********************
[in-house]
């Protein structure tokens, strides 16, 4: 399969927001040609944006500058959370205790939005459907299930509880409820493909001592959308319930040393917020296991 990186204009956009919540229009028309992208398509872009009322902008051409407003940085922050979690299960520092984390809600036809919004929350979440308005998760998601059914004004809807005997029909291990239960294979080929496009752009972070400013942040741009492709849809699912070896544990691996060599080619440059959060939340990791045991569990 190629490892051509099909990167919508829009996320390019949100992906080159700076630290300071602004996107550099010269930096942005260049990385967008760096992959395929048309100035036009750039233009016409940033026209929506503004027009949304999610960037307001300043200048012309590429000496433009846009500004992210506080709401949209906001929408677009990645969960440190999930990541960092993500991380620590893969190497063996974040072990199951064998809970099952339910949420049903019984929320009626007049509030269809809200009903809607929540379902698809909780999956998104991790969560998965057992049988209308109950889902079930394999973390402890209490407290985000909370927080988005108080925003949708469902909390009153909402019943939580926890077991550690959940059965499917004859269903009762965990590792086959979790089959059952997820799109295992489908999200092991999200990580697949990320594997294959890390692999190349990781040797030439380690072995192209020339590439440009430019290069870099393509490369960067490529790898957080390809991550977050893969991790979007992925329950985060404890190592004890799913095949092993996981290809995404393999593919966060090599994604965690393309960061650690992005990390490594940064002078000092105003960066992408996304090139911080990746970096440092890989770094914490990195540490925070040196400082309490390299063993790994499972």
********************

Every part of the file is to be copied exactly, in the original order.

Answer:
[in-house]
């Protein structure tokens, strides 16, 4: 399969927001040609944006500058959370205790939005459907299930509880409820493909001592959308319930040393917020296991 990186204009956009919540229009028309992208398509872009009322902008051409407003940085922050979690299960520092984390809600036809919004929350979440308005998760998601059914004004809807005997029909291990239960294979080929496009752009972070400013942040741009492709849809699912070896544990691996060599080619440059959060939340990791045991569990 190629490892051509099909990167919508829009996320390019949100992906080159700076630290300071602004996107550099010269930096942005260049990385967008760096992959395929048309100035036009750039233009016409940033026209929506503004027009949304999610960037307001300043200048012309590429000496433009846009500004992210506080709401949209906001929408677009990645969960440190999930990541960092993500991380620590893969190497063996974040072990199951064998809970099952339910949420049903019984929320009626007049509030269809809200009903809607929540379902698809909780999956998104991790969560998965057992049988209308109950889902079930394999973390402890209490407290985000909370927080988005108080925003949708469902909390009153909402019943939580926890077991550690959940059965499917004859269903009762965990590792086959979790089959059952997820799109295992489908999200092991999200990580697949990320594997294959890390692999190349990781040797030439380690072995192209020339590439440009430019290069870099393509490369960067490529790898957080390809991550977050893969991790979007992925329950985060404890190592004890799913095949092993996981290809995404393999593919966060090599994604965690393309960061650690992005990390490594940064002078000092105003960066992408996304090139911080990746970096440092890989770094914490990195540490925070040196400082309490390299063993790994499972």